The universe of Orberana is a place of great wonder and peril, a dizzying landscape filled with clouds that can talk, clockwork beings that mark their own time, and painted animals that awake in the night.
Shiewo Morose is the captain of a flying ship powered by music. She is also a determined young woman on a mission: a quest to find the Wishing Fish that created Orberana.
Sailing above the clouds, Shiewo and her crew (Erduu the bamboo, Theo the cloud, Livingston the goldfish, and Felix the painter) are headed for worlds of crazed clockwork bureaucrats, tyrannic kings, and tornado children–worlds that will test not only the crew’s bravery… but their very understanding of adventure.
Theirs is the odyssey of a lifetime…
I love Alice inspired fiction. It’s great to be able to enjoy work influenced by such a timeless tale. Shiewo: A Fantasy Flight to Adventure definitely has a wow factor to it and stimulates the imagination. The story is quite colourful, reminding me of Alice in Wonderland and The Wizard of Oz. There are aspects from both of those well known stories present, the journey taken in hopes of improving or changing something you weren’t happy about, working together to achieve what seems like an out of reach goal, discovering the world is bigger than your personal universe, looking for answers, and of course that quirkiness that goes with this type of fiction.
I love the characters Ciye Cho has created. I’m not sure if I care about them individually as yet, I don’t feel I’ve been given enough of a chance to get to know all of them as much as I would have liked, but there are glimpses there of who these characters are. So far what I love about them is their uniqueness.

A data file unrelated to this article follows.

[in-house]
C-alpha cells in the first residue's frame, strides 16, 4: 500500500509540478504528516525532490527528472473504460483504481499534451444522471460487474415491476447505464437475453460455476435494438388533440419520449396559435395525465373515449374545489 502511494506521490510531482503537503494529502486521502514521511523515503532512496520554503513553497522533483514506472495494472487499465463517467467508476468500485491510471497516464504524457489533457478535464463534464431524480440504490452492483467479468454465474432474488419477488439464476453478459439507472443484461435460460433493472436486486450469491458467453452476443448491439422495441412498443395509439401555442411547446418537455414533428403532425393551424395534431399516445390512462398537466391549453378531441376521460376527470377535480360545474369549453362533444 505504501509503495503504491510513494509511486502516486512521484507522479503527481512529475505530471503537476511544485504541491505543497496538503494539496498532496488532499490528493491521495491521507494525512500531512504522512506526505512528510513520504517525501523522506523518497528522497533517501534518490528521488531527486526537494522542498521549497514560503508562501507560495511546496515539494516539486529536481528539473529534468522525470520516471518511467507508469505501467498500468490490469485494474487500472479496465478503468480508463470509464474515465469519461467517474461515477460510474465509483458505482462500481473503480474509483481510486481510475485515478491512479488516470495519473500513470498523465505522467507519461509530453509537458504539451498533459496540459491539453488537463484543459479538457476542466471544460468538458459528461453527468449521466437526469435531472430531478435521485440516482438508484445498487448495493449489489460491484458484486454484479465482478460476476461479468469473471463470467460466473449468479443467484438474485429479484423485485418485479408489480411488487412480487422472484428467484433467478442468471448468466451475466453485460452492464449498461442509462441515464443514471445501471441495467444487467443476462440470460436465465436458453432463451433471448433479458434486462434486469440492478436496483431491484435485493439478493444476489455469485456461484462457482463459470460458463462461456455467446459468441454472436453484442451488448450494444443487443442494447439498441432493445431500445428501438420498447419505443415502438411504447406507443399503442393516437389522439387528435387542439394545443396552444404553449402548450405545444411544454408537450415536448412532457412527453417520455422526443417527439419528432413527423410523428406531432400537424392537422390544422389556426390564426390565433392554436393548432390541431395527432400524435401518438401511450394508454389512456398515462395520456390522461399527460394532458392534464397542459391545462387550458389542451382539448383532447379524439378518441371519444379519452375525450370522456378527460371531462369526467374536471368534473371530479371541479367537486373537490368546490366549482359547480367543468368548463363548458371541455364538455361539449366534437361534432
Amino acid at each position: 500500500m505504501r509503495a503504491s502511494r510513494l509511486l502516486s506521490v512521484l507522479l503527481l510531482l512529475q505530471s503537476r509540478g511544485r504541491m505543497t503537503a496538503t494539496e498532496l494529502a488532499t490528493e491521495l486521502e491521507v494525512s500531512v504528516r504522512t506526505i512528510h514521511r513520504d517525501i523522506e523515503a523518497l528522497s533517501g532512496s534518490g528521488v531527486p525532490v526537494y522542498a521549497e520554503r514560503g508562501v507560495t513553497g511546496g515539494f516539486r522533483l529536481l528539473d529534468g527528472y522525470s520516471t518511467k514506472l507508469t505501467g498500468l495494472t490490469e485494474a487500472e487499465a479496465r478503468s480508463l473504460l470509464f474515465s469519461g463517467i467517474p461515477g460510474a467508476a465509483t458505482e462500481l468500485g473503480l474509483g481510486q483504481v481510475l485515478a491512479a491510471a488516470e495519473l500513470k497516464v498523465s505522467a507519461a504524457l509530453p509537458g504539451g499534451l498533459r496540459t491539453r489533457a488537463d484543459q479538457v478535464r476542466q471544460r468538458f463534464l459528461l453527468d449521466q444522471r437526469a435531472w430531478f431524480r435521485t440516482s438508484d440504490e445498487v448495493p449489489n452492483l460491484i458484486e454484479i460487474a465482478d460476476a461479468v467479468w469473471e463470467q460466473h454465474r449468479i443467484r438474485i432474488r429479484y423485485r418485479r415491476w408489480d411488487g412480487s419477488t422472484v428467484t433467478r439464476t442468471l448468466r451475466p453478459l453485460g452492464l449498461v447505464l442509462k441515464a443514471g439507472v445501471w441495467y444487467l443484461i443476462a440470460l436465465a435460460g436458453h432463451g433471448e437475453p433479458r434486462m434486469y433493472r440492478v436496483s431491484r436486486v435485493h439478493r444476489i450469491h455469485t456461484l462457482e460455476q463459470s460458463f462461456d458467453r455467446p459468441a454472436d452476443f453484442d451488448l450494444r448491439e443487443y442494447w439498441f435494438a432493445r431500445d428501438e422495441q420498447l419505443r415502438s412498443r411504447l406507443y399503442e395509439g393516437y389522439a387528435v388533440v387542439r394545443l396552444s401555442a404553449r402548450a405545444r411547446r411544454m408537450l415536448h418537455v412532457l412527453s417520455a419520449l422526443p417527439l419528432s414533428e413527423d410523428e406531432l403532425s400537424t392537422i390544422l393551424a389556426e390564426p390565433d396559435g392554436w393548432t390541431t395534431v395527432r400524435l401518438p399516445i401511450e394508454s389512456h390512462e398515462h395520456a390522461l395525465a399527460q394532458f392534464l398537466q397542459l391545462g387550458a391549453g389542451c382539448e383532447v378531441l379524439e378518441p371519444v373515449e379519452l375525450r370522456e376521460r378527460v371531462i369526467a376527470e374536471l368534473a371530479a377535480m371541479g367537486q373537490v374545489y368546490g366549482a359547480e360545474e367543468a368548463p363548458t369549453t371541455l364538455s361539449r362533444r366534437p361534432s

There’s a bamboo man, yes he is a plant that talks, who likes to get his Zen on and has almost a childlike fascination for certain subjects. The adorable little cloud who is a stronger character than he truly believes he is and adds the playful child element to the story. There’s the strong and determined captain, Shiewo, who has an almost otherworldly savant quality when it comes to machinery. The grumpy fish who you know has a soft spot, but will never admit to it. And then there’s the painter from an isolated society who dreams of colours and adventure.
I believe that’s a great mix in a story, especially a young adult novel, and so far I love the bamboo man and the cloud. One of the reasons I think I haven’t been given a chance to get to know them all is I feel Shiewo is not only a dominant character, which makes sense seeing as it is her odyssey, but she has a tendency to overshadow the other characters quite a lot. I’m hoping this will change as the story progresses and the rest of the crew will become more prominent, especially when it comes to the action scenes.
There are certain details of Shiewo that did make reading it not as pleasant as I would have liked at times. The author has a tendency to favour terms like yet, however, alas, with that, soon, gasped, gawked, and still. The last several are the ones I could look over and ignore to a degree, but yet, however, and alas got to a point where I’d re-read the sentence without the word whenever I came across it. This happened quite often before I reached half way through.
I think if it weren’t for starting so many sentences with a conjunction I would have found the reading so much smoother and enjoyed the story all the more. As it is, I would prefer less use of conjunctions with starting a sentence, but I am looking forward to the rest of the story. I love such a great imagination, the world Ciye Cho has created, and I do want to discover where their journey takes them.